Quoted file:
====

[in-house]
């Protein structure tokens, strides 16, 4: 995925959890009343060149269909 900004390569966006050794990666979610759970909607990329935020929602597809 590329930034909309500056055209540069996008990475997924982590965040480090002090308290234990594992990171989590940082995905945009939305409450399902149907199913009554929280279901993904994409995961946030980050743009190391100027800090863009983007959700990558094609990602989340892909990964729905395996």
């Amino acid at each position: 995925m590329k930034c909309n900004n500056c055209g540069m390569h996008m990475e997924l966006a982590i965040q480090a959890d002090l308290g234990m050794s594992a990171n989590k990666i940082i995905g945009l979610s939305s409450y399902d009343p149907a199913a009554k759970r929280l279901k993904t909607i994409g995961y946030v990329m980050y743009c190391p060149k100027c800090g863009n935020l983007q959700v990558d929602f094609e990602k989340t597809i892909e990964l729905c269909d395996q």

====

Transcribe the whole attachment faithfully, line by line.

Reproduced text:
[in-house]
């Protein structure tokens, strides 16, 4: 995925959890009343060149269909 900004390569966006050794990666979610759970909607990329935020929602597809 590329930034909309500056055209540069996008990475997924982590965040480090002090308290234990594992990171989590940082995905945009939305409450399902149907199913009554929280279901993904994409995961946030980050743009190391100027800090863009983007959700990558094609990602989340892909990964729905395996």
């Amino acid at each position: 995925m590329k930034c909309n900004n500056c055209g540069m390569h996008m990475e997924l966006a982590i965040q480090a959890d002090l308290g234990m050794s594992a990171n989590k990666i940082i995905g945009l979610s939305s409450y399902d009343p149907a199913a009554k759970r929280l279901k993904t909607i994409g995961y946030v990329m980050y743009c190391p060149k100027c800090g863009n935020l983007q959700v990558d929602f094609e990602k989340t597809i892909e990964l729905c269909d395996q």